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Norwich woman sues Harvard University over photos of her enslaved ancestors

NORWICH -  A woman in Norwich has been at odds with Harvard University for years. She has been suing the Ivy League school over photos of her ancestors who were slaves in the 19th century and since then, she has gotten a lot of support.

Tamara Lanier, 56, of Norwich said growing up, her mother, Mattye always told stories about their ancestors. One of them that came up a lot was her great-great-great grandfather who went by the nickname of “Papa Renty.”

“He would also read to people from the Bible and he was just like this larger than life community figure,” said Lanier of Norwich.

Lanier made a promise to her mother to find out more about him. Lanier unexpectedly met an ice cream shop owner who loved researching genealogy and weeks went by until they reconnected.

“He’s like ‘where have you been?! I found your grandfather on the Internet!’” added Lanier.

With suspicions at first, Lanier opened up a link from Harvard University.

“When I opened the picture and saw the image, I knew in my heart that that was the man that I had heard so much about,” added Lanier.

The images of who she said are her ancestors were commissioned by Professor Louis Aggasiz at Harvard. His goal was to prove blacks were inferior to whites.

For years, Lanier attempted to get the photographs from Harvard but was turned down each time. It was just earlier this year when she sued the University.

“They would respond very pleasantly but very dismissively and never answer the questions that I’ve asked,” added Lanier.

FOX61 reached out to Harvard University for a comment and in a statement, it read:

“We cannot comment on the subject of ongoing litigation, but Harvard has and will continue to come to terms with and address its historic connection to slavery. Harvard also strives to be an ethical steward of the millions of historical objects from around the globe within its museum and library collections. The Peabody Museum, in particular, has dedicated significant resources to developing practices for the care and treatment of sensitive collections that are rooted in active engagement with relevant stakeholders, including descendant communities.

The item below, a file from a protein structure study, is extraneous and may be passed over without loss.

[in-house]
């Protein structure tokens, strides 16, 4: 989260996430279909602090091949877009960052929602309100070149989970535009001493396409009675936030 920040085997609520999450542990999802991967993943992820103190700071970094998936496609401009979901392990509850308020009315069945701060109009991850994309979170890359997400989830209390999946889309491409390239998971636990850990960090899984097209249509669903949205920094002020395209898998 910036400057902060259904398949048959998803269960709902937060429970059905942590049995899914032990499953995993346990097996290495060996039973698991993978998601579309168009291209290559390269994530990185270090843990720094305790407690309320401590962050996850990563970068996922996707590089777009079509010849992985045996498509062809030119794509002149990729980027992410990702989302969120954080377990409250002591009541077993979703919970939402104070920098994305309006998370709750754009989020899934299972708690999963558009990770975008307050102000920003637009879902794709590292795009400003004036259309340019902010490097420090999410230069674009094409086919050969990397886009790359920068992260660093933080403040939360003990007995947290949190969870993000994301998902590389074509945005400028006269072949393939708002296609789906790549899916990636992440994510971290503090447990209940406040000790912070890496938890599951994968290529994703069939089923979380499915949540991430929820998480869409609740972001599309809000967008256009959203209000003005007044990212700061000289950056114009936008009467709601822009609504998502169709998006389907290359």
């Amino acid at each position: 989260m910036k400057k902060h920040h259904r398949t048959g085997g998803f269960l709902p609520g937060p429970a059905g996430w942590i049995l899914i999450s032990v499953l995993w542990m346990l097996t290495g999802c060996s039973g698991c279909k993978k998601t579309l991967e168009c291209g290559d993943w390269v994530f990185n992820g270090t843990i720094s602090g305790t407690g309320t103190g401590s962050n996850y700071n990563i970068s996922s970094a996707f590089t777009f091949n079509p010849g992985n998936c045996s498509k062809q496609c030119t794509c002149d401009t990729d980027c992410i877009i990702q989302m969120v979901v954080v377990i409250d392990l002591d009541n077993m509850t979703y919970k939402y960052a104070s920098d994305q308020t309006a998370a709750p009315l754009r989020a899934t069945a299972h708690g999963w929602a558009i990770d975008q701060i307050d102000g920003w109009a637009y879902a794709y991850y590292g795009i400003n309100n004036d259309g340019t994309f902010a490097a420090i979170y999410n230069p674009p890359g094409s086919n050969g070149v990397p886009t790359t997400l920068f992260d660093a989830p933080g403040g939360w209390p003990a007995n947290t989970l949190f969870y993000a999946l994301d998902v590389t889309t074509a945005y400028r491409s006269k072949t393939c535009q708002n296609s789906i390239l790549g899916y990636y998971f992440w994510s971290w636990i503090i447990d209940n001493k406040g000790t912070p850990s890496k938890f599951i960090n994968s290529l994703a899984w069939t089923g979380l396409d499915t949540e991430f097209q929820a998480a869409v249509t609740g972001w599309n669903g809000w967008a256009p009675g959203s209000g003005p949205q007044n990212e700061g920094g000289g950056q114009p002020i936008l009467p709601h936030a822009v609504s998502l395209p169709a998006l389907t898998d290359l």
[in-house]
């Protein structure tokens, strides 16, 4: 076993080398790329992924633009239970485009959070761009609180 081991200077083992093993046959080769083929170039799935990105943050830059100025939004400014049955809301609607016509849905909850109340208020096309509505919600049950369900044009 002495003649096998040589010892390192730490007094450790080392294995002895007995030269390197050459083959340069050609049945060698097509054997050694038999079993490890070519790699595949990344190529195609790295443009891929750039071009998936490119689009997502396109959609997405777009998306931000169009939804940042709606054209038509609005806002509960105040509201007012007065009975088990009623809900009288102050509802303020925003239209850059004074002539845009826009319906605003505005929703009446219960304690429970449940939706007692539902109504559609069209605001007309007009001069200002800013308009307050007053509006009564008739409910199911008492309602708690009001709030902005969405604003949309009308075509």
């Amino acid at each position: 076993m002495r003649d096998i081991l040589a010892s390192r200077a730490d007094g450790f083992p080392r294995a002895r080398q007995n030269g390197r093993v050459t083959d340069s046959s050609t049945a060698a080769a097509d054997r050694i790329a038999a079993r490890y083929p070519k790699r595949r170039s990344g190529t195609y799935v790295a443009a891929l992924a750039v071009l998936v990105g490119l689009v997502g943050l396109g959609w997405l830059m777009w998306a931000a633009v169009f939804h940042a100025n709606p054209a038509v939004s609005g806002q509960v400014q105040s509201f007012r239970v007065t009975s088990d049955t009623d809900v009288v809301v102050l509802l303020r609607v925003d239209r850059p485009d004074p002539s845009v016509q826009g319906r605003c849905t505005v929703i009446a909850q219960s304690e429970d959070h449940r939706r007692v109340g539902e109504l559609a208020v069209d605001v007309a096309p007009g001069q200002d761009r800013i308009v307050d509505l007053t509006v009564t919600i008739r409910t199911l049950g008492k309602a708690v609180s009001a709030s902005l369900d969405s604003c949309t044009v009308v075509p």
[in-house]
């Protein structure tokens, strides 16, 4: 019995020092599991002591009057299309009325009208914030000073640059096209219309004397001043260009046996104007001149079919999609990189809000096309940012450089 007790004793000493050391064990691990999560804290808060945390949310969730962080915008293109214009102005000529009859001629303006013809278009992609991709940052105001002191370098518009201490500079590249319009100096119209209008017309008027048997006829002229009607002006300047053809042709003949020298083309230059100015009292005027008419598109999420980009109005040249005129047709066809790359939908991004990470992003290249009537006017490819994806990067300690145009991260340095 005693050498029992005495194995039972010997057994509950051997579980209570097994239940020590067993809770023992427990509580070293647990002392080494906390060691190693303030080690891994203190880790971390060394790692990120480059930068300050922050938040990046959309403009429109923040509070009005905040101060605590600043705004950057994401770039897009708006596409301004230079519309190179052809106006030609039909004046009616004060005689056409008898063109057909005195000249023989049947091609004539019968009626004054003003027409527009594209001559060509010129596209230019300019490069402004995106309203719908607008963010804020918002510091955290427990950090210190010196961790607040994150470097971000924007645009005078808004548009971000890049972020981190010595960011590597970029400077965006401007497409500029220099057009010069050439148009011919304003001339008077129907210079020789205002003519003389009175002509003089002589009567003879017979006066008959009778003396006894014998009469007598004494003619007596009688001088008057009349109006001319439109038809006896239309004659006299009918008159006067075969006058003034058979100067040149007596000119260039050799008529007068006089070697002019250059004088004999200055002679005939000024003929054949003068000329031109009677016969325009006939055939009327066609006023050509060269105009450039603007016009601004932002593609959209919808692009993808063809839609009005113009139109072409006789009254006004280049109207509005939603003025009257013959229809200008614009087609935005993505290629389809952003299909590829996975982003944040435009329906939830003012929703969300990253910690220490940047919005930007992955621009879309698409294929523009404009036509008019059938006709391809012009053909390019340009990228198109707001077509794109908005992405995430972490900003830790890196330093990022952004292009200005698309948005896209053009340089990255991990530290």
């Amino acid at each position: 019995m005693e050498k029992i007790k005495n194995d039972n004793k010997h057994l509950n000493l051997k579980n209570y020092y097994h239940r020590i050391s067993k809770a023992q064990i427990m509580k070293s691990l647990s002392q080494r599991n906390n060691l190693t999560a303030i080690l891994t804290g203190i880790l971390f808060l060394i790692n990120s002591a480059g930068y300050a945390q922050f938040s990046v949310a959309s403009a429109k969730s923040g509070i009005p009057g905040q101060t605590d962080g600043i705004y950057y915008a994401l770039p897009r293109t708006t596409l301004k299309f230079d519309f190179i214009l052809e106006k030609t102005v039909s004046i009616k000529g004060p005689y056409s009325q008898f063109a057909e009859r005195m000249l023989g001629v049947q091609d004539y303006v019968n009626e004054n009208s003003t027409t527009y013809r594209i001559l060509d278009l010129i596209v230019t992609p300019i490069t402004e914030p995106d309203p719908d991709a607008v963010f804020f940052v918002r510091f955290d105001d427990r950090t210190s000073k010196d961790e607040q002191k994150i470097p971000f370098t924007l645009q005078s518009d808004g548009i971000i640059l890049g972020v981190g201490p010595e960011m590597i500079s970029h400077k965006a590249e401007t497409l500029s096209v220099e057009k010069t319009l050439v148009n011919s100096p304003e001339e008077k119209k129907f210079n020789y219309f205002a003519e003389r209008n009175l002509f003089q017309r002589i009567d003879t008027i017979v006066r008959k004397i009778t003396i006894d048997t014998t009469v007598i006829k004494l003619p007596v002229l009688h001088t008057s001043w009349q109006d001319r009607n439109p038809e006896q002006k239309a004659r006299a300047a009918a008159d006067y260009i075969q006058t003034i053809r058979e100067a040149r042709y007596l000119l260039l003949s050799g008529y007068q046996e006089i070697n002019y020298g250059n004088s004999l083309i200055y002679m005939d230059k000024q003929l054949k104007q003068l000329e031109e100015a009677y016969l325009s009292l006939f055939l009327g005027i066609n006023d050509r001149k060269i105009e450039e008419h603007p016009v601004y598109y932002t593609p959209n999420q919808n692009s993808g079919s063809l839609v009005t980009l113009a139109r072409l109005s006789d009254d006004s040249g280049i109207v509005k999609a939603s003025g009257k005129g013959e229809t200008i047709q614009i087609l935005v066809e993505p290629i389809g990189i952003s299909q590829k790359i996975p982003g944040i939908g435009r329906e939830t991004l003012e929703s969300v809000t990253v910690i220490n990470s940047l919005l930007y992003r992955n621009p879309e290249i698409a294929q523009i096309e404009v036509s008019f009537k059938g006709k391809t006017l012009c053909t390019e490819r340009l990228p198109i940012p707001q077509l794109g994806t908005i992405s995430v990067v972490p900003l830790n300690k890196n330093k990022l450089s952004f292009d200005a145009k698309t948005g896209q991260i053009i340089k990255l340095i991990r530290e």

I thought it would be helpful to understand how the daguerreotypes need to be treated, given their fragility. Because the daguerreotypes are at risk of mechanical, biological, and chemical deterioration, they are stored in a state of the art archival storage room with ideal temperature for preservation. Because of the fragility of daguerreotypes, conservators recommend using digital surrogates to limit handling of the originals. The Peabody Museum works closely with the photographic conservation team at Harvard’s Weissman Preservation Center to ensure the daguerreotypes in its collection are preserved and cared for in accordance with the highest professional standards. Because of their importance, condition, age, and rarity, the Weissman Preservation Center has recommended that viewing of all daguerreotypes in the Peabody Museum’s collections be limited to twice per year, which we abide by.”

Up to this day, the topic is still gaining national attention. Now, dozens of descendants of Professor Aggasiz have signed a letter and said it is time for Harvard to recognize Aggasiz for the racist he was and calling on the Ivy League school to hand over the images to Lanier.

Lanier’s attorney, Benjamin Crump spoke in a news conference today.

“A new path forward where the linear descendants of Aggasiz and Renty - the children of slaves and slave masters coming together to try and offer a better world for our children,” said Attorney Crump.

Lanier said she will be traveling to Louisiana on Friday to a plantation with Aggasiz’s family to share this story with hopes it will inspire people to learn more about their lineage and to take a stand for history.

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